Enter Email To Be Notified Of New Content

Tuesday, August 25, 2015

Riding Out This Volatile Market: A major global selloff unfolds. Is a bottom near? Provided by Edward D. Fulbright, CPA, CGMA, PFS

When will the stock market stabilize? As the last trading week of August began, worried investors wondered just that. Gains for the major indices were hard to imagine at Monday’s opening bell, but few imagined the Dow Jones Industrial Average would drop 1,089 points as trading began – a new record, as the blue chips had never sunk more than 800 points during any trading session.1,2  
 
Fortunately, the Dow, Nasdaq Composite, and S&P 500 came off those opening lows on August 24 – but all three indices corrected in intraday terms, falling more than 10% from recent peaks. At one point, the S&P 500 had pulled back 12.5% from its May record high.1,2
           
A correction is not a call to exit the equity markets. Corrections are jarring, but they are a normal part of the process. By August 24, the S&P 500 had gone more than 1,000 days without one, which was abnormal. It had last corrected in October 2011. Since the 1950s – as a Deutsche Bank analysis notes – the average length of a Wall Street rally without a correction has been 357 days.3,4
 
Many analysts contend that corrections are healthy for a bull market. When they occur, they act to remove speculators and reset P-E multiples, and they can offer buying opportunities.
 
Think of corrections as “storms.” By nature, they are sudden and it is hard for any investor to find insulation against them. The thing to remember is that market sentiment tends to provoke them as much or more than fundamentals.
 
As suddenly as corrections happen, the markets may recover quickly from them. In fact, in the 14 corrections (10-20%) for the S&P 500 from 1965-2014, it took the S&P an average of just 107 days to recoup its losses. While history does not indicate future performance, this is notable.5
      
Fears of a global slowdown may not impede the bulls. Worldwide, investors are currently fretting over China’s apparent economic slowdown. Factory output in the PRC fell to a 6-year low in July, signaling that the world’s second-largest economy is shifting into a lower gear.6
 
China’s benchmark index, the Shanghai Composite, lost 11% during the week of August 17-21. That was bad enough, but China’s government did nothing to address the selloff over the weekend – a surprise given its recent, aggressive moves to reassure equity investors. That inaction contributed to another 8.5% loss for the Composite at the start of this week. In response, major indices in Europe shed approximately 5% and the Dow tumbled triple digits.6,7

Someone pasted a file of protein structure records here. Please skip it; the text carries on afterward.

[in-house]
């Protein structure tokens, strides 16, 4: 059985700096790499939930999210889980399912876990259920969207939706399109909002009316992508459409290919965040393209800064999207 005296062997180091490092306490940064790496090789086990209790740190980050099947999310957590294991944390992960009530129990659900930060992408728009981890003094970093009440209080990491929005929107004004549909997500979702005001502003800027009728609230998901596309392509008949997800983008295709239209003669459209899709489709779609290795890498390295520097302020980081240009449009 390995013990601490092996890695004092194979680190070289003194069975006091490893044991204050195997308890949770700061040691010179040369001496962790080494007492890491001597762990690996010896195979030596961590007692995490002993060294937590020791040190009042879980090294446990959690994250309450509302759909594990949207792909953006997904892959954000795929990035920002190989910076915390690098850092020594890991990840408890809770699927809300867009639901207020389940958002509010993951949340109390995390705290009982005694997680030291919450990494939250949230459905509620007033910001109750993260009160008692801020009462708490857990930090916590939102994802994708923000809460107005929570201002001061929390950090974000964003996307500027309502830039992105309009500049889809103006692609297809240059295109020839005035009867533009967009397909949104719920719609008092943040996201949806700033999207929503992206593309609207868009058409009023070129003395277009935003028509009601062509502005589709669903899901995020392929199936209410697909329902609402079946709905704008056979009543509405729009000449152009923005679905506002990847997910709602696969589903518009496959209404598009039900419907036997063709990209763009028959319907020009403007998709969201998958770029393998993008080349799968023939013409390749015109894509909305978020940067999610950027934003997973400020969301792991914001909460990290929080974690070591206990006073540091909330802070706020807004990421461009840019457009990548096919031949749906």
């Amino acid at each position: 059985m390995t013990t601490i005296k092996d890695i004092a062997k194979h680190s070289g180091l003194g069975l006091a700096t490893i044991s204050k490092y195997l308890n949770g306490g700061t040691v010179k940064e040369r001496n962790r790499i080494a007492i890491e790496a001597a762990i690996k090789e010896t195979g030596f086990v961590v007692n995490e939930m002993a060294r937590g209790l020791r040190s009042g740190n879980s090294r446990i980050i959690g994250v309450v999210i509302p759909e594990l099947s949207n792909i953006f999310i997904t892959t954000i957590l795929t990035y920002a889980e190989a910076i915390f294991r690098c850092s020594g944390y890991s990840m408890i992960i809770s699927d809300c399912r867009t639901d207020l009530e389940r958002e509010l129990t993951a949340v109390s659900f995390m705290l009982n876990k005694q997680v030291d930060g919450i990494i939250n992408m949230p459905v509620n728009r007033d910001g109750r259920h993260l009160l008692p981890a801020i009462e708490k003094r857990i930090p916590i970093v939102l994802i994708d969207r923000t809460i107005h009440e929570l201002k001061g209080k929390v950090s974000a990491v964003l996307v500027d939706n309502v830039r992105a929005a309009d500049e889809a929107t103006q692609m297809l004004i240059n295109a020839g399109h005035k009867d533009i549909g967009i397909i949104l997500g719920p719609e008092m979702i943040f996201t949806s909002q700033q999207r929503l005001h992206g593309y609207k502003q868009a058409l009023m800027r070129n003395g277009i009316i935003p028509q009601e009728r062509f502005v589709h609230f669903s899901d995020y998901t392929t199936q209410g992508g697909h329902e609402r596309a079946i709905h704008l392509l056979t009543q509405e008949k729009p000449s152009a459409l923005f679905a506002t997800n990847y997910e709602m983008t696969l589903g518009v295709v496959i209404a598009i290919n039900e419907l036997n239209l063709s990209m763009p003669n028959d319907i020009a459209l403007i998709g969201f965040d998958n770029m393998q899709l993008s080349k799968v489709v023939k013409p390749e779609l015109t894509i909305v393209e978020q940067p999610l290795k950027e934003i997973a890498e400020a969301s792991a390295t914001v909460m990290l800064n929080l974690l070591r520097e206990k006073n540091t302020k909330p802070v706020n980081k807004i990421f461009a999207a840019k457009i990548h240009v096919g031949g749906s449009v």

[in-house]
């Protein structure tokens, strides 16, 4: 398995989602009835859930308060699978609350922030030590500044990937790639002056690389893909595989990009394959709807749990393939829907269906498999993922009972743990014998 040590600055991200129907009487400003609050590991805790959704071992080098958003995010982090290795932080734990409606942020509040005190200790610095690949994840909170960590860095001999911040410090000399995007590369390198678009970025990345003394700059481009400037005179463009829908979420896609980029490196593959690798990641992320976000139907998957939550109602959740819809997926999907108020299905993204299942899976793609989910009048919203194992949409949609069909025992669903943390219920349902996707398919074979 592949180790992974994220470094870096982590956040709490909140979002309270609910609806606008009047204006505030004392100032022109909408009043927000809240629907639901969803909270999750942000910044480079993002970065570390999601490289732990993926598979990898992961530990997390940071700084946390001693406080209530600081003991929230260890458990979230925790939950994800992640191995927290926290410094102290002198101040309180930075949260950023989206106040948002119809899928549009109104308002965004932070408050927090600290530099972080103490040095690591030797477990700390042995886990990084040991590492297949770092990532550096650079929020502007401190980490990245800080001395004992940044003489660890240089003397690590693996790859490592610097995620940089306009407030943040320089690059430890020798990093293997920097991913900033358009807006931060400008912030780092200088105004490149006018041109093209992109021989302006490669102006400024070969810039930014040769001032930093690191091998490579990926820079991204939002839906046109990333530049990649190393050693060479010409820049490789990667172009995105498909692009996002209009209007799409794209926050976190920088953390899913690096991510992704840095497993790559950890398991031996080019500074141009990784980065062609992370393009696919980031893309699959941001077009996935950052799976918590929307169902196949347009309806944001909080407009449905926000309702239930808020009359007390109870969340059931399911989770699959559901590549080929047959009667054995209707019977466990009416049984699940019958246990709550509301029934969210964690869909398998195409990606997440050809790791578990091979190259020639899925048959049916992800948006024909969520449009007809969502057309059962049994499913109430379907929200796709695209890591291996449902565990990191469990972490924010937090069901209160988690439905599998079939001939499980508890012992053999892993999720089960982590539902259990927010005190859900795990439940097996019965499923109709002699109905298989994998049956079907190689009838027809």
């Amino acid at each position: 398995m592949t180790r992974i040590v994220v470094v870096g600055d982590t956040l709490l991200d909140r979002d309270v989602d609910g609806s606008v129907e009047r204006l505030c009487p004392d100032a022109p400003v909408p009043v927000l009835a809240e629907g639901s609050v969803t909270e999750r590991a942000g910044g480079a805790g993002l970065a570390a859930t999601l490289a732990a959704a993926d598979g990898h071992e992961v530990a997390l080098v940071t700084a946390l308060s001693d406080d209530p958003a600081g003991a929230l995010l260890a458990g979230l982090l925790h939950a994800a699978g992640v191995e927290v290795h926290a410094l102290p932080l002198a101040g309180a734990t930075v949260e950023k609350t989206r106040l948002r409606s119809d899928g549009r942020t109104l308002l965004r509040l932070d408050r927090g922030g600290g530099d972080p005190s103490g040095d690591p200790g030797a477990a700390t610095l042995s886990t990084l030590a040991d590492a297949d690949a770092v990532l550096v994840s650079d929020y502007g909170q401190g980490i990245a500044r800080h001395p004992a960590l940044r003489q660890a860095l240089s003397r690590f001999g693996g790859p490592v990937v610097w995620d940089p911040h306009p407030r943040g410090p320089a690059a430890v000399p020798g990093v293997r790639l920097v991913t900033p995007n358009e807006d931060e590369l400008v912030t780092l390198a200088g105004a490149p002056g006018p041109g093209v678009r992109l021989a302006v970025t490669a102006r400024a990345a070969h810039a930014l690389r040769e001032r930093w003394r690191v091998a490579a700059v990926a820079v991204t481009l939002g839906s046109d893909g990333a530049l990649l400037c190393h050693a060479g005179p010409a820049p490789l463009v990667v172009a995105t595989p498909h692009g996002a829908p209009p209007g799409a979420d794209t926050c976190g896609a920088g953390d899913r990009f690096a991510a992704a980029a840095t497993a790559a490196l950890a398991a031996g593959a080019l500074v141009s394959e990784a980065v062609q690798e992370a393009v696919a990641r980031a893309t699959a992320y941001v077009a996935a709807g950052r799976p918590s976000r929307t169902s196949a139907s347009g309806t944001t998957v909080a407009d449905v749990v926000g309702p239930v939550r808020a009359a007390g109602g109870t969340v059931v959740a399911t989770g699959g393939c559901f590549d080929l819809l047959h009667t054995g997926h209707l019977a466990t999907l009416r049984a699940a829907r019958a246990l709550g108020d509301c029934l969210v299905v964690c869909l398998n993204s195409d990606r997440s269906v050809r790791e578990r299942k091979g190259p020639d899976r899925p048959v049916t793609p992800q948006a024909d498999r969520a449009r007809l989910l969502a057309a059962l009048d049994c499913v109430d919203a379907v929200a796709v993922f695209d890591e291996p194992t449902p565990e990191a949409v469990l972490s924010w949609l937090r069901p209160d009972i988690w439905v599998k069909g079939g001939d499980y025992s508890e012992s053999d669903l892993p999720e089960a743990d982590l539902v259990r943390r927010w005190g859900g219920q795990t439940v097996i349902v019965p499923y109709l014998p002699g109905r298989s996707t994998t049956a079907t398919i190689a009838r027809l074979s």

All of this is very troubling, yet a bottom could be in sight. Calm, convincing remarks from People's Bank of China, European Central Bank, and Federal Reserve officials could help the morale of investors (the yearly Jackson Hole Summit starts later this week, in fact). The Wall Street Journal noted early this week that China’s central bank intends to inject more liquidity into that nation’s banking system.6,8
      
One possibility – certainly a nice one to entertain – is that the point of capitulation may have occurred early Monday. Shortly after its 1,089-point plunge the opening bell, the Dow gained back half of that loss in approximately 15 minutes. As Albion Financial Group CIO Jason Ware told Reuters Monday, automated trading and forced selling to meet margin calls factored into that huge descent. “We are unlikely to be going into a bear market,” Ware noted. “There are a number of positive things happening under the surface of all this chaos and it is easy to forget those things when you see these types of moves.” 2
 
On the other hand, perhaps the bottom has not been found. If more poor economic data from China arrives and stateside indicators disappoint, the bulls will face a tough test.
 
Will the Federal Reserve still go through with a fall rate hike after this? On August 17, traders responding to a survey by English money broker Tullett Prebon gave the Fed a 46% chance of raising short-term interest rates in September. On August 21, respondents put the chance of that at 30%; by August 24 it was 24%. Larry Summers, the former U.S. Treasury Secretary, stated over the weekend in a Washington Post op-ed piece that a near-term rate hike would be “a serious error that would threaten all three of the Fed’s major objectives: price stability, full employment and financial stability.”1,9
     
Investing is a long-term pursuit that requires the patience to ride out market storms. When U.S. stocks go so long without a correction, the appearance of one can be truly unnerving – yet often they are necessary, healthy pauses in bull markets. By definition, corrections do not last long – certainly not as long as your retirement saving effort should last.